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A Dose of Nature Could Improve Mental Health for City Dwellers


It pays to live near an abundance of trees and birds. Ryan McVay/Photodisc/Thinkstock
It pays to live near an abundance of trees and birds. Ryan McVay/Photodisc/Thinkstock

We know from viral videos that nature makes us happy. And science has provided plenty of evidence for the benefits of positive natural experiences, like walking in a nature reserve or hiking. For instance, lugging out the camping tent every weekend could allow for a better night's sleep, and feeding birds daily might help us relax. Studies have shown that interacting with nature can improve mood and attention, and promote well-being. But how do we ensure we're getting the benefits of nature when we live in an urban area?

Researchers in the United Kingdom conducted a study using dose-response modeling — a technique that measures, in this case, a dose of nature against a mental health response — to see what kind of neighborhood nature positively affects for depression, anxiety and stress. The 263 subjects in the study were from the same region in southern England and "cover a wide range of urban forms from dense housing to a planned green town," writes Daniel Cox, co-author of the study and research fellow at the University of Exeter, in an email. The subjects filled out two surveys: one with questions on their exposure to nature, and one rating their mental health.

What the researchers found was for the birds.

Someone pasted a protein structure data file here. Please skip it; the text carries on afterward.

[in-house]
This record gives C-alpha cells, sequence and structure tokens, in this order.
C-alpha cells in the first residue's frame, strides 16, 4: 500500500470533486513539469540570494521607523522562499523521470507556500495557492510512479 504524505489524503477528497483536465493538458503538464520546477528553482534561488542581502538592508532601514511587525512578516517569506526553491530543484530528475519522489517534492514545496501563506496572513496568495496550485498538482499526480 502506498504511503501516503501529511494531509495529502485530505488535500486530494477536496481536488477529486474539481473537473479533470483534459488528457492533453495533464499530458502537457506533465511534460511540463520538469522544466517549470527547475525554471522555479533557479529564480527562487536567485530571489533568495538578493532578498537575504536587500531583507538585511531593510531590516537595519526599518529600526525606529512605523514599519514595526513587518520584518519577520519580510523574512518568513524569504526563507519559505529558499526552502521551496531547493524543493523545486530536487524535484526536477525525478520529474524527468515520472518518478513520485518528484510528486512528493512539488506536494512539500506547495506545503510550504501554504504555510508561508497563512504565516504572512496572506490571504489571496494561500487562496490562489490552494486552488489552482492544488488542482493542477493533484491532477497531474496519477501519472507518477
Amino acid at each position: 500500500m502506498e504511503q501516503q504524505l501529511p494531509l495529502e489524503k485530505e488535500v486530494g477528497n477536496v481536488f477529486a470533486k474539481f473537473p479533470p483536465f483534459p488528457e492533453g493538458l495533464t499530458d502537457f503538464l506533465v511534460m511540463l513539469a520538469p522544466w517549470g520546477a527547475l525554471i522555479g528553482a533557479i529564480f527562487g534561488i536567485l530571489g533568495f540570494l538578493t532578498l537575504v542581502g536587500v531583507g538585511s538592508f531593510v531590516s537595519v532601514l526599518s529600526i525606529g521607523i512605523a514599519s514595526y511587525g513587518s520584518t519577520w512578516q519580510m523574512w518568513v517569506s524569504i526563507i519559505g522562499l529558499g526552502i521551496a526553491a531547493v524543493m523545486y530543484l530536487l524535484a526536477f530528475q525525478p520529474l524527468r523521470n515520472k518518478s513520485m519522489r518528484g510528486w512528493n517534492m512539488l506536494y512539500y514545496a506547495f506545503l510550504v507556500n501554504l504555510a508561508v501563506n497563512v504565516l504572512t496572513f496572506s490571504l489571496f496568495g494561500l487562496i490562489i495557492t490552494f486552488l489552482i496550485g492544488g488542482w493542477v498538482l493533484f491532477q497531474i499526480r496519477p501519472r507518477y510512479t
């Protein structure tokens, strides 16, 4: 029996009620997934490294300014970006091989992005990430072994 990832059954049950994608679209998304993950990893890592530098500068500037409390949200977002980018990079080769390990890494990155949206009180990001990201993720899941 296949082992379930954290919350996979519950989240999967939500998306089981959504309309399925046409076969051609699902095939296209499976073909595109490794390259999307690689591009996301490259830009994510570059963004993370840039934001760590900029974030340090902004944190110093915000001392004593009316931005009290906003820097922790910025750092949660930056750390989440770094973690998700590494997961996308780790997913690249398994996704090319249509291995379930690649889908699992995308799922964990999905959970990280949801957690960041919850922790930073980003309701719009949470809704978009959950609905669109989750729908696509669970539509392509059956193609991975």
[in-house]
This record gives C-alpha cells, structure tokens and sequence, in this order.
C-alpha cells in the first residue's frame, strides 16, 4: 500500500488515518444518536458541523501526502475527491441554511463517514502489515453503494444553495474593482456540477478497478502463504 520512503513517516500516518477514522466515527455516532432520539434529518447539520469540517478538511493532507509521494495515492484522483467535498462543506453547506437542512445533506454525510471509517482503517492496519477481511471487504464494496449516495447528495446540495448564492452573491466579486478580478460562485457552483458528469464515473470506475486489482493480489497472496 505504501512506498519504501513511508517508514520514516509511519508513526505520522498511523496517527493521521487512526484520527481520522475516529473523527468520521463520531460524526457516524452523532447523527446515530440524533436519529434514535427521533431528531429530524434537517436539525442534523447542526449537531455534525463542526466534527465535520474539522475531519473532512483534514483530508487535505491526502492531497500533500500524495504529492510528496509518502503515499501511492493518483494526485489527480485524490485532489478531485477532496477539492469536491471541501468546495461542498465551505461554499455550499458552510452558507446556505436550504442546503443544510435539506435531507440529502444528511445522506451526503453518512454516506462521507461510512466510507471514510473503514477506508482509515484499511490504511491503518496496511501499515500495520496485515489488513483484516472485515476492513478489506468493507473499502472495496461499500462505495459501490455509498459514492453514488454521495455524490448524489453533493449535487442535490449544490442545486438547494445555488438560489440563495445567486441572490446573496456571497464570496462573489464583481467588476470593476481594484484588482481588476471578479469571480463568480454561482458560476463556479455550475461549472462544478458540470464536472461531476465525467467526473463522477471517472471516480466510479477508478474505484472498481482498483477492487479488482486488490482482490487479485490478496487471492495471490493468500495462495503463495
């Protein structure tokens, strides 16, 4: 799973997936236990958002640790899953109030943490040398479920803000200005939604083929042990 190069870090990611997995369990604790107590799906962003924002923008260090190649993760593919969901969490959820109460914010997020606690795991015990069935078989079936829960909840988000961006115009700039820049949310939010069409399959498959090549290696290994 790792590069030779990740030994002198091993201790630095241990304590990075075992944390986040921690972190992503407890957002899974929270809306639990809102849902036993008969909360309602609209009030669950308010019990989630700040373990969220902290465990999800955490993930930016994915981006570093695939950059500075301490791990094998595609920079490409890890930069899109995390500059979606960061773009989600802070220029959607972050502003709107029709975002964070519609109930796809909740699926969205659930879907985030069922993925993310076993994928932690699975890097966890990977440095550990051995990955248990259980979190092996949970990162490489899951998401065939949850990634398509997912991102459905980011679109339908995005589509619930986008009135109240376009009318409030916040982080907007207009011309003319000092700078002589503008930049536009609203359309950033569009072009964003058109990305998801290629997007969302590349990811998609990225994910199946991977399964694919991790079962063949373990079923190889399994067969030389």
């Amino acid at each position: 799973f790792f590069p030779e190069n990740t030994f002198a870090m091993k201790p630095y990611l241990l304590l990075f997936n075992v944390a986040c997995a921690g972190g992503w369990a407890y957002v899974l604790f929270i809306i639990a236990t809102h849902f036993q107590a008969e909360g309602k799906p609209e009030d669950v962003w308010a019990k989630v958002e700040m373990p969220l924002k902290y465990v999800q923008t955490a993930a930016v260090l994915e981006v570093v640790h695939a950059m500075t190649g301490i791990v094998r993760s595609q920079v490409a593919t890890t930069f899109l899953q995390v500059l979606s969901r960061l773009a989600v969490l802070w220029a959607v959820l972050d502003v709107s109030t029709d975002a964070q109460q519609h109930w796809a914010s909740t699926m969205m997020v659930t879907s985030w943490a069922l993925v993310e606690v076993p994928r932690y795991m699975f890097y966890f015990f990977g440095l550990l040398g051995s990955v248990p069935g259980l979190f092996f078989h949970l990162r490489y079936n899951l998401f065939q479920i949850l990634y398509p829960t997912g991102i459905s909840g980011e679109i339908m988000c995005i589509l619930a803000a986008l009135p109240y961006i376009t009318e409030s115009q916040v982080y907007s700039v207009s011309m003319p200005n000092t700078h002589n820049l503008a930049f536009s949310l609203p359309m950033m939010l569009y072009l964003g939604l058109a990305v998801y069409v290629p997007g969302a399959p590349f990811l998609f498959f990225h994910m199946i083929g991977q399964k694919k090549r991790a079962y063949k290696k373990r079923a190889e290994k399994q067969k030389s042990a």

No, literally. They found that seeing more birds in the afternoon was associated with lower levels of anxiety, stress and depression. Cox says that the researchers "did not find a relationship with richness," meaning that it didn't really matter how many bird species there were, but how many individual birds participants saw. In other words, a group of bluebirds on your shoulder might just make you feel more "satisfactual" than one or none. (And you can just look at them. Don't try to wrangle a songbird.)

But birds weren't the only spirit lifters. The team also used aerial imaging and lidar (light detection and ranging) data to measure vegetation cover in the participants' neighborhoods. They concluded that  living near shrubs and trees could reduce instances of poor mental health, when vegetation cover reaches a certain threshold. "There are measurable decreases in depression, and stress if there is 20 percent vegetation or more around the home, and anxiety with 30 percent vegetation," says Cox.

While it might seem silly to measure how much green we're looking at to benefit our mental health, it could prove quite useful to urban planners or housing developers by helping them decide how to incorporate green space effectively. And, as Cox points out, it goes beyond your own small living area: "It's not just the nature in your garden but the nature you can see in your neighbors' gardens," he says. The verdant shrubs and trees next door might inspire a more chipper attitude in your home.

Related research by the same team goes even further, saying that if vegetation is managed to a minimum 15 percent cover, it could prevent cases of depression up to 5 percent. And the positive effects extend beyond mental health: The researchers found that visiting a garden once a week, or spending up to 30 minutes in one, enhanced perceptions of social cohesion among neighbors. On the other hand, people who spent less time outdoors were more likely to have worse physical behavior (level of physical activity).

So, if you're looking to feel good about your mind, your life or the people around you, take a (measured) shot of nature.   



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